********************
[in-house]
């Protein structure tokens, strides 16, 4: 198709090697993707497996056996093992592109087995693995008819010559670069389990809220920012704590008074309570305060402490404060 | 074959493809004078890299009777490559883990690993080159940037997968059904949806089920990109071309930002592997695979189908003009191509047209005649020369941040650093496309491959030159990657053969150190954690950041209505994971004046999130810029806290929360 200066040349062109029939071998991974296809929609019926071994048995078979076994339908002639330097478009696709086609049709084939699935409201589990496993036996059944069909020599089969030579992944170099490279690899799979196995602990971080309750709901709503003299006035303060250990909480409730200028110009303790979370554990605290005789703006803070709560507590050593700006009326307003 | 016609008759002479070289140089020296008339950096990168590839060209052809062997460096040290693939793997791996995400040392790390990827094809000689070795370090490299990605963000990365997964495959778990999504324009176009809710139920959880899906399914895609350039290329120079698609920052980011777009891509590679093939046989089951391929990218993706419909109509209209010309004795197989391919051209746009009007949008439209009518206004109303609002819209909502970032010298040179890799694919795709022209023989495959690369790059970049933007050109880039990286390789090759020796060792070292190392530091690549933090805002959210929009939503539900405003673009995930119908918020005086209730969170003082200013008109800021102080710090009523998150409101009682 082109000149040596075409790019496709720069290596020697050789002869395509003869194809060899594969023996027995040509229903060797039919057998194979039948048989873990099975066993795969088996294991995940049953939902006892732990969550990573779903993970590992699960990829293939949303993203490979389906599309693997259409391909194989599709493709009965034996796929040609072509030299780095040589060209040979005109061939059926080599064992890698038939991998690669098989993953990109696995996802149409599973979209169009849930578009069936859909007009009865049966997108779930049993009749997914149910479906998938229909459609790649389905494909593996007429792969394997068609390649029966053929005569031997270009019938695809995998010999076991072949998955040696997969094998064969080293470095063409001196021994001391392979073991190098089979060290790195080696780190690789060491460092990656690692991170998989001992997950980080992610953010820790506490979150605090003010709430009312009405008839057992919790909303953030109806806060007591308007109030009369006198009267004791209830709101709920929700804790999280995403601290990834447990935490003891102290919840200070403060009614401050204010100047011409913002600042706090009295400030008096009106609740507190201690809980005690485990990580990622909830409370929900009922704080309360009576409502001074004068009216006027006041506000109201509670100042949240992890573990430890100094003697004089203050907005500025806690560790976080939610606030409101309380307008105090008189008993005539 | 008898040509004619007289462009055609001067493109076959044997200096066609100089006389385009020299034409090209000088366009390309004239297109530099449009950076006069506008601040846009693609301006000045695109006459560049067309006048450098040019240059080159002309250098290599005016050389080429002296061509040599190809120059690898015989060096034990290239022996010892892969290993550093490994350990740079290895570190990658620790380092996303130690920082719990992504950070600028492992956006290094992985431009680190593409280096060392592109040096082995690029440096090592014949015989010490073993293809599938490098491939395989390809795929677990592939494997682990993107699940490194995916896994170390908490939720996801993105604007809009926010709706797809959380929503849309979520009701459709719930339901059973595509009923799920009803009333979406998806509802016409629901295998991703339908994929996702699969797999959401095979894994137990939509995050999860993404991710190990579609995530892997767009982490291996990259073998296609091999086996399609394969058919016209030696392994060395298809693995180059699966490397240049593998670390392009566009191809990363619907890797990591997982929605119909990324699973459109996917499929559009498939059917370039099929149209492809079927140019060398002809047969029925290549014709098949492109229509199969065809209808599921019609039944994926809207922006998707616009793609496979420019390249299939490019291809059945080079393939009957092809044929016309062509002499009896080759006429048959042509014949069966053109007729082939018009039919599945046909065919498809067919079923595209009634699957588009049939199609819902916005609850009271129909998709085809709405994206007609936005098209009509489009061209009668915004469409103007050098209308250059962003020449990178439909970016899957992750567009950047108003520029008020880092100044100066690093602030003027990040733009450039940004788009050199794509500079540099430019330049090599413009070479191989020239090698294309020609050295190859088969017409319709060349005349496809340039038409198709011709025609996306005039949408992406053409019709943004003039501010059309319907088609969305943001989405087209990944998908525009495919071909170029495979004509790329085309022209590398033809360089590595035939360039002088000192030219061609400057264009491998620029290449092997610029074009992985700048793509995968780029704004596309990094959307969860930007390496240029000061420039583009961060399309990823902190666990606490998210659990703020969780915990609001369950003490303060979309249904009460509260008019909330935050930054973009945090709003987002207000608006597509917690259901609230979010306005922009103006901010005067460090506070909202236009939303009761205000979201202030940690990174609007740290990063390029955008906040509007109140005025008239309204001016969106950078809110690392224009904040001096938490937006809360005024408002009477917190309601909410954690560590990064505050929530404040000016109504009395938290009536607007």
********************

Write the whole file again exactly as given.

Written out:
[in-house]
């Protein structure tokens, strides 16, 4: 198709090697993707497996056996093992592109087995693995008819010559670069389990809220920012704590008074309570305060402490404060 | 074959493809004078890299009777490559883990690993080159940037997968059904949806089920990109071309930002592997695979189908003009191509047209005649020369941040650093496309491959030159990657053969150190954690950041209505994971004046999130810029806290929360 200066040349062109029939071998991974296809929609019926071994048995078979076994339908002639330097478009696709086609049709084939699935409201589990496993036996059944069909020599089969030579992944170099490279690899799979196995602990971080309750709901709503003299006035303060250990909480409730200028110009303790979370554990605290005789703006803070709560507590050593700006009326307003 | 016609008759002479070289140089020296008339950096990168590839060209052809062997460096040290693939793997791996995400040392790390990827094809000689070795370090490299990605963000990365997964495959778990999504324009176009809710139920959880899906399914895609350039290329120079698609920052980011777009891509590679093939046989089951391929990218993706419909109509209209010309004795197989391919051209746009009007949008439209009518206004109303609002819209909502970032010298040179890799694919795709022209023989495959690369790059970049933007050109880039990286390789090759020796060792070292190392530091690549933090805002959210929009939503539900405003673009995930119908918020005086209730969170003082200013008109800021102080710090009523998150409101009682 082109000149040596075409790019496709720069290596020697050789002869395509003869194809060899594969023996027995040509229903060797039919057998194979039948048989873990099975066993795969088996294991995940049953939902006892732990969550990573779903993970590992699960990829293939949303993203490979389906599309693997259409391909194989599709493709009965034996796929040609072509030299780095040589060209040979005109061939059926080599064992890698038939991998690669098989993953990109696995996802149409599973979209169009849930578009069936859909007009009865049966997108779930049993009749997914149910479906998938229909459609790649389905494909593996007429792969394997068609390649029966053929005569031997270009019938695809995998010999076991072949998955040696997969094998064969080293470095063409001196021994001391392979073991190098089979060290790195080696780190690789060491460092990656690692991170998989001992997950980080992610953010820790506490979150605090003010709430009312009405008839057992919790909303953030109806806060007591308007109030009369006198009267004791209830709101709920929700804790999280995403601290990834447990935490003891102290919840200070403060009614401050204010100047011409913002600042706090009295400030008096009106609740507190201690809980005690485990990580990622909830409370929900009922704080309360009576409502001074004068009216006027006041506000109201509670100042949240992890573990430890100094003697004089203050907005500025806690560790976080939610606030409101309380307008105090008189008993005539 | 008898040509004619007289462009055609001067493109076959044997200096066609100089006389385009020299034409090209000088366009390309004239297109530099449009950076006069506008601040846009693609301006000045695109006459560049067309006048450098040019240059080159002309250098290599005016050389080429002296061509040599190809120059690898015989060096034990290239022996010892892969290993550093490994350990740079290895570190990658620790380092996303130690920082719990992504950070600028492992956006290094992985431009680190593409280096060392592109040096082995690029440096090592014949015989010490073993293809599938490098491939395989390809795929677990592939494997682990993107699940490194995916896994170390908490939720996801993105604007809009926010709706797809959380929503849309979520009701459709719930339901059973595509009923799920009803009333979406998806509802016409629901295998991703339908994929996702699969797999959401095979894994137990939509995050999860993404991710190990579609995530892997767009982490291996990259073998296609091999086996399609394969058919016209030696392994060395298809693995180059699966490397240049593998670390392009566009191809990363619907890797990591997982929605119909990324699973459109996917499929559009498939059917370039099929149209492809079927140019060398002809047969029925290549014709098949492109229509199969065809209808599921019609039944994926809207922006998707616009793609496979420019390249299939490019291809059945080079393939009957092809044929016309062509002499009896080759006429048959042509014949069966053109007729082939018009039919599945046909065919498809067919079923595209009634699957588009049939199609819902916005609850009271129909998709085809709405994206007609936005098209009509489009061209009668915004469409103007050098209308250059962003020449990178439909970016899957992750567009950047108003520029008020880092100044100066690093602030003027990040733009450039940004788009050199794509500079540099430019330049090599413009070479191989020239090698294309020609050295190859088969017409319709060349005349496809340039038409198709011709025609996306005039949408992406053409019709943004003039501010059309319907088609969305943001989405087209990944998908525009495919071909170029495979004509790329085309022209590398033809360089590595035939360039002088000192030219061609400057264009491998620029290449092997610029074009992985700048793509995968780029704004596309990094959307969860930007390496240029000061420039583009961060399309990823902190666990606490998210659990703020969780915990609001369950003490303060979309249904009460509260008019909330935050930054973009945090709003987002207000608006597509917690259901609230979010306005922009103006901010005067460090506070909202236009939303009761205000979201202030940690990174609007740290990063390029955008906040509007109140005025008239309204001016969106950078809110690392224009904040001096938490937006809360005024408002009477917190309601909410954690560590990064505050929530404040000016109504009395938290009536607007």